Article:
Taras Kulakov, known as The Crazy Russian Hacker has three dogs: Luke, Gus, and Hugo. With that many dogs, he decided to purchase a machine to clean them- dog spa. In this video, he tries it out and gives us a review. Listening to Kulakov is always a treat, but the real draw in this video is watching Luke enjoying his bath. Hugo wasn't quite as enthusiastic. -via Laughing Squid
But there's a lot more to learn. Aquaman, directed by horror master James Wan, will be a DC superhero movie that's an origin story, a battle against evil forces, and a quest movie as well, with a bit of romantic comedy thrown in. Two-thirds of the film takes place underwater, and the story is set after Justice League, but we won't see the other superheroes. That's just the beginning of what you'll learn about Aquaman in an article at Collider, which is full of background but doesn't spoil the plot. Aquaman will hit theaters on December 21st. -via Uproxx
Brett Yang and Eddy Chen are a two-man group called TwoSet Violin. They aren't limited to violin music, as you can see from their performance of Pachelbel's Canon in D played on rubber chickens. I'm not sure that there wasn't some electronic magic going on here, since, while you can tuna fish, you can't tune a chicken. -via Metafilter
Check out more amazing talents over at our Mad Skills blog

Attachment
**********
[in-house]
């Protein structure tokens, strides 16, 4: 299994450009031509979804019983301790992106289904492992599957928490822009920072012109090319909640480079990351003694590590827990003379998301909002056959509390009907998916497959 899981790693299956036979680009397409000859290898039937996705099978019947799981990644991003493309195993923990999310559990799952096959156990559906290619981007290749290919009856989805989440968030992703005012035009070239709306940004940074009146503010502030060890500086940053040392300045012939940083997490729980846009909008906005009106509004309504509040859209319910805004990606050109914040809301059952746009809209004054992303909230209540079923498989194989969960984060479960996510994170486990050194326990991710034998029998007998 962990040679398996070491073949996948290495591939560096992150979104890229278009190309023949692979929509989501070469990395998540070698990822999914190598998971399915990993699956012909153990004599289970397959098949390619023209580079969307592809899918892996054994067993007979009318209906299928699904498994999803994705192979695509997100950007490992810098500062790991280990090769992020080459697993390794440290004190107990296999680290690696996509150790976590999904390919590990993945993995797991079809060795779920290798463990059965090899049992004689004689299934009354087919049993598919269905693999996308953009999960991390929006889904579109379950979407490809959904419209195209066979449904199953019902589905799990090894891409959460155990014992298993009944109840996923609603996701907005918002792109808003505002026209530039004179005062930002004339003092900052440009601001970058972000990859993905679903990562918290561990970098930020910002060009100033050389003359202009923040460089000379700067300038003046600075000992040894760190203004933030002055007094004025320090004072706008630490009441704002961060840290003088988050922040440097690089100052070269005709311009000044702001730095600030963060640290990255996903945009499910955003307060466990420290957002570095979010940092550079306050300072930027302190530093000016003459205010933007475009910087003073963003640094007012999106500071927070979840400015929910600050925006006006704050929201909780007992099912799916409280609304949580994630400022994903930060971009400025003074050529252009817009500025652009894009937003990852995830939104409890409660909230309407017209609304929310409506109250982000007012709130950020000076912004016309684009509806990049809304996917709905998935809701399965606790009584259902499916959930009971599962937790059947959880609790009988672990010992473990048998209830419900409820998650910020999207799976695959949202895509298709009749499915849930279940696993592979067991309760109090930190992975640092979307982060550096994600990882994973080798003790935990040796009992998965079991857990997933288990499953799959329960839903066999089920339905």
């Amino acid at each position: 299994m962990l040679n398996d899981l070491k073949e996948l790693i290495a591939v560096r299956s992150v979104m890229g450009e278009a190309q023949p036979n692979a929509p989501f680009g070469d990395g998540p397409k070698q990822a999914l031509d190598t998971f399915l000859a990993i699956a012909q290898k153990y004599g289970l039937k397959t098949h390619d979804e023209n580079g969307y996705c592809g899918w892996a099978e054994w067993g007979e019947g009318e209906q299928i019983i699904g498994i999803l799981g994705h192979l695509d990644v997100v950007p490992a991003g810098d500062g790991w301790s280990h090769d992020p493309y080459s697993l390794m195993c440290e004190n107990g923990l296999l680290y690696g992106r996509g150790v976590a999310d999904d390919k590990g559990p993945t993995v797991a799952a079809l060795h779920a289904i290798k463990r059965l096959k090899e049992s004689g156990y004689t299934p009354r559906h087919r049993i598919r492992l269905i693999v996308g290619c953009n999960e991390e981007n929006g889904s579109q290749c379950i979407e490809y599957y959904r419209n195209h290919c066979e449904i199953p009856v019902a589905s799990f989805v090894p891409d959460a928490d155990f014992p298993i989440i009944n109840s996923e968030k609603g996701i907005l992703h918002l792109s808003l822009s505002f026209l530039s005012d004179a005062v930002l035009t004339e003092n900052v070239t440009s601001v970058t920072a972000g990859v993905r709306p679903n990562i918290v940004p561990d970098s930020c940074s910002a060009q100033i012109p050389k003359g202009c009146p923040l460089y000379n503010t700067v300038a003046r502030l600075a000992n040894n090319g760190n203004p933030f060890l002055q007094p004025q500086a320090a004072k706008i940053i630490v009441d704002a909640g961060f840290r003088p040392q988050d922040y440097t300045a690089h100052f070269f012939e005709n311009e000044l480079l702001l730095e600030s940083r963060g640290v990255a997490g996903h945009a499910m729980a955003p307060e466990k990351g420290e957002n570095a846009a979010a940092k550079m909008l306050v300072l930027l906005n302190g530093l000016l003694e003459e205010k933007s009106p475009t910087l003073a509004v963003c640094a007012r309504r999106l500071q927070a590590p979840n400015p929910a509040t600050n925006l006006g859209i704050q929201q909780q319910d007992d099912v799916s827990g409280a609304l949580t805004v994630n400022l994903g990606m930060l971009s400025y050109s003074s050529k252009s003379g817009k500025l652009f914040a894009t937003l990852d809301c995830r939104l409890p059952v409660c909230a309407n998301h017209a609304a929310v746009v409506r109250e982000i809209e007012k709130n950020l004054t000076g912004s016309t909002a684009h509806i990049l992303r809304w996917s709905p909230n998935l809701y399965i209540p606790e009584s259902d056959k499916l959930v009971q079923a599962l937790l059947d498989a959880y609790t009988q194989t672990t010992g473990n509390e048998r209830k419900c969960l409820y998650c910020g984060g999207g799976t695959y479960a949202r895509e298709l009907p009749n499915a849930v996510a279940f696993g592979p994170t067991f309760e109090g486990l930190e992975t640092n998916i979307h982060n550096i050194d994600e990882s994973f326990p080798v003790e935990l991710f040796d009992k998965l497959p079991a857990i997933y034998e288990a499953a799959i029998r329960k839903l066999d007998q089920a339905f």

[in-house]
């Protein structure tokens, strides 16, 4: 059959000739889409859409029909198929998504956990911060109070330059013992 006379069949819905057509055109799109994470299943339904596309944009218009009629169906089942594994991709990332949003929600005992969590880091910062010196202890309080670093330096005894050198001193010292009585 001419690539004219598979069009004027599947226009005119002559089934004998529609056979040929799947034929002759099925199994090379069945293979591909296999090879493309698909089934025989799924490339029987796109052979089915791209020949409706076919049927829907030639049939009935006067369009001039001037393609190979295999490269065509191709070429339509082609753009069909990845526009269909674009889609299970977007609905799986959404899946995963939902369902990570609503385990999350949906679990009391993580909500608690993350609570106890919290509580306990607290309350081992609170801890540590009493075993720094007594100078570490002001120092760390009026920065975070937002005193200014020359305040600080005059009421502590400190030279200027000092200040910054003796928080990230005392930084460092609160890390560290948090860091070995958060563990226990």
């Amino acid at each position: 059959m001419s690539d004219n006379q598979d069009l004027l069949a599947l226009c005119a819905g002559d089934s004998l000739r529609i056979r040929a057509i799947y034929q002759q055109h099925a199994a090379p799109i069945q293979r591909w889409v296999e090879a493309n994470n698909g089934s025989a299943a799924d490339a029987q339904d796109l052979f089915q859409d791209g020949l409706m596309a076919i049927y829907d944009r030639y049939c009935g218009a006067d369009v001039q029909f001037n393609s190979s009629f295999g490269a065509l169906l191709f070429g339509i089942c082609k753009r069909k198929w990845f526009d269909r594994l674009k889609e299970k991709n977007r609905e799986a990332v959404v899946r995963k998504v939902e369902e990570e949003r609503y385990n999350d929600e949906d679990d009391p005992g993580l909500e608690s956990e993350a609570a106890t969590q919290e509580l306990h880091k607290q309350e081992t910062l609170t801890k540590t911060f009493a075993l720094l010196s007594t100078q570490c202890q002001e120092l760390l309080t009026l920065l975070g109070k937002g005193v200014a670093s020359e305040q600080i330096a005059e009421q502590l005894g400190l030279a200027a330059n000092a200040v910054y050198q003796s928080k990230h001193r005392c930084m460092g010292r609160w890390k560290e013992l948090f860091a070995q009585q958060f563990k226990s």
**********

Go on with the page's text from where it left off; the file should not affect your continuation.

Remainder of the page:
This video contains a little NSFW language. Has your relationship with Star Wars undergone a disappointing change? Therapy could help. In this skit from College Humor, a woman who's been a lifelong Star Wars fan no longer feels the magic in the relationship, and is spilling her heart to a counselor. Star Wars is there, too, hoping to salvage the relationship, but he/she/it is overly defensive. Will they achieve a breakthrough? -via Tastefully Offensive
Martha Gellhorn was a war correspondent reporting from the Spanish Civil War in 1939 when she fell in with another correspondent named Ernest Hemingway. The couple moved to Cuba and Gellhorn eventually became Hemingway's third wife. But while Hemingway expected Gellhorn to become a 1940s wife and stay home, Gellhorn continued covering conflicts in far away places. He eventually resorted to undermining her career by snagging the sole press credential from her employer to cover the D-Day invasion. Determined to be where the action is, Gellhorn talked her way onto a hospital ship and locked herself in a bathroom overnight. When she emerged, the invasion was underway.